New technologies often get slapped with an easy to understand label so we can talk about them. Eventually, they become so established that the original term loses its meaning.
In the beginning, the label helps experts and laypeople alike. Quickly, though, the language needs to become much more specific if the field is going to advance. The need to have one label remains, as it will always be necessary to describe the respective field in the abstract, which is what the label represents.
We've seen this dynamic play out with the internet of things (IoT), which has developed a broad range of use cases over the decades (decades of miniaturization, which saw what we initially called “telemetry” turn into “telematics,” then “machine-to-machine,” then “IoT”). These use cases are as diverse as those falling under the artificial intelligence (AI) label these days. IoT applications include:
- Voice-controlled light bulbs, door locks, thermostats at home: to make living more comfortable.
- Fitness equipment in the gym reporting parts that need replacement: to reduce maintenance cost and increase equipment utilization.
- Public garbage cans reporting their filling status to the local authorities: to optimize truck routes and save cost.
- Commercial grade coffee machines reporting their filling status to coffee shop owners: to ensure happy, caffeine-fixed customers at all times, and increase revenue.
- Sensors attached to cows to track their movement and behavior: to optimize farming outputs.
- Meeting rooms in large offices reporting their occupancy in real-time: to optimize worker efficiency.
- Motors and other manufacturing machines sending vibration data to predict upcoming maintenance needs: to save cost.
- Deliveries (e.g. of perishables) reporting their whereabouts while being transported through the world: to reduce theft, waste, losses.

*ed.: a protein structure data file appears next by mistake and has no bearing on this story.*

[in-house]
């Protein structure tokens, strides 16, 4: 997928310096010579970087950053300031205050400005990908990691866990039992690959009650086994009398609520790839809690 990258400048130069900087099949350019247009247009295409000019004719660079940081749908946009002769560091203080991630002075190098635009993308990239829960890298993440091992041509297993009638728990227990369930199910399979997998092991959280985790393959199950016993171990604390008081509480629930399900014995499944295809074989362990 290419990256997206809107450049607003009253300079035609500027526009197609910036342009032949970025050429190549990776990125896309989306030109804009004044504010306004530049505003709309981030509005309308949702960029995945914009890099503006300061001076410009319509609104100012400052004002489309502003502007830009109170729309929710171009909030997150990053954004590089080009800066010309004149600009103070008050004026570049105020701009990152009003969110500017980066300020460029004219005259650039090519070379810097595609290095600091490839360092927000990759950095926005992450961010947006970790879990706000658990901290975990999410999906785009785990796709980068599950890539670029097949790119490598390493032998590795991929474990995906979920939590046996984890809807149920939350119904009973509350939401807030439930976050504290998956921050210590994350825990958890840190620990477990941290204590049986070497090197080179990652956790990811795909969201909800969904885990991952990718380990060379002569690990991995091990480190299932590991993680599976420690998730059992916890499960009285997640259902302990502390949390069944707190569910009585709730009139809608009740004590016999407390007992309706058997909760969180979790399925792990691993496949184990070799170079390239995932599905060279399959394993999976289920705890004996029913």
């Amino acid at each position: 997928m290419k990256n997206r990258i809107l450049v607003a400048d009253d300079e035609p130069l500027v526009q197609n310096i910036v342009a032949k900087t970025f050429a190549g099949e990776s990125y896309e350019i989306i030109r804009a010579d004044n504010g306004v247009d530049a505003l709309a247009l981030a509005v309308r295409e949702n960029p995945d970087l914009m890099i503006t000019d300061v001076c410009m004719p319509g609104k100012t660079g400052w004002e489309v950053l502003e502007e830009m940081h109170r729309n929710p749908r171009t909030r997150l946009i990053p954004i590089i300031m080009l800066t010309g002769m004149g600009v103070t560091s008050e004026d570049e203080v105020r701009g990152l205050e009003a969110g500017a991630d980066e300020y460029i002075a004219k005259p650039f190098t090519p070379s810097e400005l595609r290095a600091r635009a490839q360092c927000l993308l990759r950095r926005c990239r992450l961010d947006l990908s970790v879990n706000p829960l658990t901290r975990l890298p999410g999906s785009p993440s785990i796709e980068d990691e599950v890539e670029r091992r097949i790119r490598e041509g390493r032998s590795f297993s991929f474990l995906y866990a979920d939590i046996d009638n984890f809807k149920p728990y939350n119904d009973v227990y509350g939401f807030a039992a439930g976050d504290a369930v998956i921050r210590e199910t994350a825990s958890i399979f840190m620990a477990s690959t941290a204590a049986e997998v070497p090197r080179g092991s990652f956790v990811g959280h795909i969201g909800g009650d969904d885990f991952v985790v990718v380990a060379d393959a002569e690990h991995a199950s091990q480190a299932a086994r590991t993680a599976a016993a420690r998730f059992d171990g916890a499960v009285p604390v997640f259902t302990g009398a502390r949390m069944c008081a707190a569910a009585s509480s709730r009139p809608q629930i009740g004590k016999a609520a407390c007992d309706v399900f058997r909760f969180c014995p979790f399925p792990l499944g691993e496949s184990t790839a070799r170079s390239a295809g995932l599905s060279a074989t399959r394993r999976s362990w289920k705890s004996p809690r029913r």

- Devices tracking our (or our horses’) vital signs and reporting data to our doctors: to make us healthier.
- Vehicles driving on their own: to ... I can’t even begin to put into words what this will do to the world.
Many of the use cases lie outside of the consumer’s immediate purview. Businesses are the apparent beneficiary in most cases, or at least benefit much more directly, from IoT technologies than consumers. That is probably why the push to find more concrete and evolved terms for this field feels less pressing for the general public than in the case of AI.
Explaining IoT in Plain Language
Because these terms rarely go away, people in associated fields occasionally get asked what they really mean: “What is IoT? What does it do?” Questions like these should sound quite familiar to anyone working in specialized fields.
With IoT, most definitions or descriptions are unsurprisingly fairly technical in nature, such as this one from Wikipedia:“The Internet of things (IoT) is a system of interrelated computing devices, mechanical and digital machines provided with unique identifiers (UIDs) and the ability to transfer data over a network without requiring human-to-human or human-to-computer interaction.”Or this one from Encyclopædia Britannica: "... a vast network of physical objects with embedded microchips, sensors, and communications capabilities that link people, machines, and entire systems through the Internet.”
Or Gartner's: “The Internet of Things (IoT) is the network of physical objects that contain embedded technology to communicate and sense or interact with their internal states or the external environment.”
None of these are technically wrong. All sources go on to explain use cases and do a good job of outlining what IoT technologies do. However, I haven’t found an explanation that tries to approach it from the perspective of encouraging a layperson to let their imagination flow freely about what a broadly implemented IoT's potential could be. So here’s my attempt at explaining IoT in terms a fifth-grader would understand.